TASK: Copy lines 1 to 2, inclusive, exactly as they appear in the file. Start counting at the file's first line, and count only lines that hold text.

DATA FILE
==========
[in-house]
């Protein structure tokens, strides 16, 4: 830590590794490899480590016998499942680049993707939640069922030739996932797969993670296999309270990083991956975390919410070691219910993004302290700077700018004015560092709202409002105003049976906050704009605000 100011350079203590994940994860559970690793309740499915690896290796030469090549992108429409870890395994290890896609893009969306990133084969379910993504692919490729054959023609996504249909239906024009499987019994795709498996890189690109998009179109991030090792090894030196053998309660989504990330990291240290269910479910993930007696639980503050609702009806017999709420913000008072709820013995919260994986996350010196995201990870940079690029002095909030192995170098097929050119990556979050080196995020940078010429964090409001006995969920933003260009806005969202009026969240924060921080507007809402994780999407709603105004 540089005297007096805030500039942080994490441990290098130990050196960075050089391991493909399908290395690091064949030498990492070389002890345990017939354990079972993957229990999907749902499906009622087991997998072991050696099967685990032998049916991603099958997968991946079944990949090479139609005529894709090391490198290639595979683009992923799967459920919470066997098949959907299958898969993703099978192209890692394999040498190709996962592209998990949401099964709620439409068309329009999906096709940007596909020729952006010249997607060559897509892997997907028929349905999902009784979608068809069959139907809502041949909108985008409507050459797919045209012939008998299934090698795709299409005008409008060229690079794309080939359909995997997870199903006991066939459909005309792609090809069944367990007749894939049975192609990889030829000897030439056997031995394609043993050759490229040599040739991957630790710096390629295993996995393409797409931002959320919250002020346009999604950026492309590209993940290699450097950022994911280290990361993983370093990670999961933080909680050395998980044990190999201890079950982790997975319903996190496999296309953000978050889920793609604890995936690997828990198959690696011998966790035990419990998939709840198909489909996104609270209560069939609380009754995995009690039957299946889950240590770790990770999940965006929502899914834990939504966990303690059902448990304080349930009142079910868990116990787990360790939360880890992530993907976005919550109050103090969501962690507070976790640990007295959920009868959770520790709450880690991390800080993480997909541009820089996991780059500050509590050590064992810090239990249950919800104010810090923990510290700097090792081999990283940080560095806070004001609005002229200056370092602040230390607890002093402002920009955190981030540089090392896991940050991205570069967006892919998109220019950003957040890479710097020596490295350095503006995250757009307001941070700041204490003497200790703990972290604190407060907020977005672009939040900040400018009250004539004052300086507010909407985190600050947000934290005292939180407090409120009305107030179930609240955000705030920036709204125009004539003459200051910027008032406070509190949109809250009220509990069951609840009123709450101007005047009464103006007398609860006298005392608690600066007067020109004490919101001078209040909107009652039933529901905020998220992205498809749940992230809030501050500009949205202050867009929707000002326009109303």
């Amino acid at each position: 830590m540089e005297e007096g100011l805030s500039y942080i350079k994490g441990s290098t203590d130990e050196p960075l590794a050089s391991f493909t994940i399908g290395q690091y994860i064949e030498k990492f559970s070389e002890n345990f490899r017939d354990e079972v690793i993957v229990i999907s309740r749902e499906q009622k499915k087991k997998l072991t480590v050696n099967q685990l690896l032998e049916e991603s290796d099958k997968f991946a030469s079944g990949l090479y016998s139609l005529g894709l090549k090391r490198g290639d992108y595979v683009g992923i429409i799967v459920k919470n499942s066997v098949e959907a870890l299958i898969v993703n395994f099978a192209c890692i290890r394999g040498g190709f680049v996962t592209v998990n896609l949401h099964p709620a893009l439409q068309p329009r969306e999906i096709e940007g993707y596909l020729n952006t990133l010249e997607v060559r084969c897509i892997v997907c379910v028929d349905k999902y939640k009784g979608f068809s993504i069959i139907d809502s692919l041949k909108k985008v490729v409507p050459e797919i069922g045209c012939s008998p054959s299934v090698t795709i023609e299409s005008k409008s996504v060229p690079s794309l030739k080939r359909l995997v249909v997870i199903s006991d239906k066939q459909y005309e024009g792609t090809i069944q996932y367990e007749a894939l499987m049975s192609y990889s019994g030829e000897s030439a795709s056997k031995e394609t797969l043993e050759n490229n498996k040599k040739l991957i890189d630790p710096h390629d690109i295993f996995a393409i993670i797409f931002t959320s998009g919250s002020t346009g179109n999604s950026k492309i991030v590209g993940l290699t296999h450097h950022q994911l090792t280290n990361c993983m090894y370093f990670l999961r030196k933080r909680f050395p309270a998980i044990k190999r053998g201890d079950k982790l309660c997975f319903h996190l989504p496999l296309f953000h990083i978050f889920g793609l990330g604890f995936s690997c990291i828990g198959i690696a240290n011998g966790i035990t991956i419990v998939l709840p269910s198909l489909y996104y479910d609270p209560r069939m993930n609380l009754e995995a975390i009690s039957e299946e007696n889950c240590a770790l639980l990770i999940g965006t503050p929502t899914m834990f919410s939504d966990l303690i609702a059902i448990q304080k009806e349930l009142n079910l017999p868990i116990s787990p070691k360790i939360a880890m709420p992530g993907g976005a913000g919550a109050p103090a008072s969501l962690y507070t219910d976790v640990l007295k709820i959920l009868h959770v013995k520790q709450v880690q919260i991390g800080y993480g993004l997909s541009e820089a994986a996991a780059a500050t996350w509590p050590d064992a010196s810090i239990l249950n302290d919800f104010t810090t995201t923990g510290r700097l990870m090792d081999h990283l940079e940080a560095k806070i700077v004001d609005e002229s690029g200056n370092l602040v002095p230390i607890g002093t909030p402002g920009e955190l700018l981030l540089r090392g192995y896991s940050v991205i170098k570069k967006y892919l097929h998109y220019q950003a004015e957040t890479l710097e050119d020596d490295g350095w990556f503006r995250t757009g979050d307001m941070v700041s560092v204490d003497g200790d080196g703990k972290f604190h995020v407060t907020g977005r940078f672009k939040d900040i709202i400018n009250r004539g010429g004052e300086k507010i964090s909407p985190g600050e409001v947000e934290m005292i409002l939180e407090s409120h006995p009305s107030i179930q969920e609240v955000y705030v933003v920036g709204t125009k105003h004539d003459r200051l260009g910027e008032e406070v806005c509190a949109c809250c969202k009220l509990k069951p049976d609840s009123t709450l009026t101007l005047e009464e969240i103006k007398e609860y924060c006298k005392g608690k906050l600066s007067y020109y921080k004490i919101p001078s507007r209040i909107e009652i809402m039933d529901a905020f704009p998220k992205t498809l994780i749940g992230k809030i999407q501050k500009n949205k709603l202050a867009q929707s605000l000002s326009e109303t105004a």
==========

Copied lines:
[in-house]
């Protein structure tokens, strides 16, 4: 830590590794490899480590016998499942680049993707939640069922030739996932797969993670296999309270990083991956975390919410070691219910993004302290700077700018004015560092709202409002105003049976906050704009605000 100011350079203590994940994860559970690793309740499915690896290796030469090549992108429409870890395994290890896609893009969306990133084969379910993504692919490729054959023609996504249909239906024009499987019994795709498996890189690109998009179109991030090792090894030196053998309660989504990330990291240290269910479910993930007696639980503050609702009806017999709420913000008072709820013995919260994986996350010196995201990870940079690029002095909030192995170098097929050119990556979050080196995020940078010429964090409001006995969920933003260009806005969202009026969240924060921080507007809402994780999407709603105004 540089005297007096805030500039942080994490441990290098130990050196960075050089391991493909399908290395690091064949030498990492070389002890345990017939354990079972993957229990999907749902499906009622087991997998072991050696099967685990032998049916991603099958997968991946079944990949090479139609005529894709090391490198290639595979683009992923799967459920919470066997098949959907299958898969993703099978192209890692394999040498190709996962592209998990949401099964709620439409068309329009999906096709940007596909020729952006010249997607060559897509892997997907028929349905999902009784979608068809069959139907809502041949909108985008409507050459797919045209012939008998299934090698795709299409005008409008060229690079794309080939359909995997997870199903006991066939459909005309792609090809069944367990007749894939049975192609990889030829000897030439056997031995394609043993050759490229040599040739991957630790710096390629295993996995393409797409931002959320919250002020346009999604950026492309590209993940290699450097950022994911280290990361993983370093990670999961933080909680050395998980044990190999201890079950982790997975319903996190496999296309953000978050889920793609604890995936690997828990198959690696011998966790035990419990998939709840198909489909996104609270209560069939609380009754995995009690039957299946889950240590770790990770999940965006929502899914834990939504966990303690059902448990304080349930009142079910868990116990787990360790939360880890992530993907976005919550109050103090969501962690507070976790640990007295959920009868959770520790709450880690991390800080993480997909541009820089996991780059500050509590050590064992810090239990249950919800104010810090923990510290700097090792081999990283940080560095806070004001609005002229200056370092602040230390607890002093402002920009955190981030540089090392896991940050991205570069967006892919998109220019950003957040890479710097020596490295350095503006995250757009307001941070700041204490003497200790703990972290604190407060907020977005672009939040900040400018009250004539004052300086507010909407985190600050947000934290005292939180407090409120009305107030179930609240955000705030920036709204125009004539003459200051910027008032406070509190949109809250009220509990069951609840009123709450101007005047009464103006007398609860006298005392608690600066007067020109004490919101001078209040909107009652039933529901905020998220992205498809749940992230809030501050500009949205202050867009929707000002326009109303």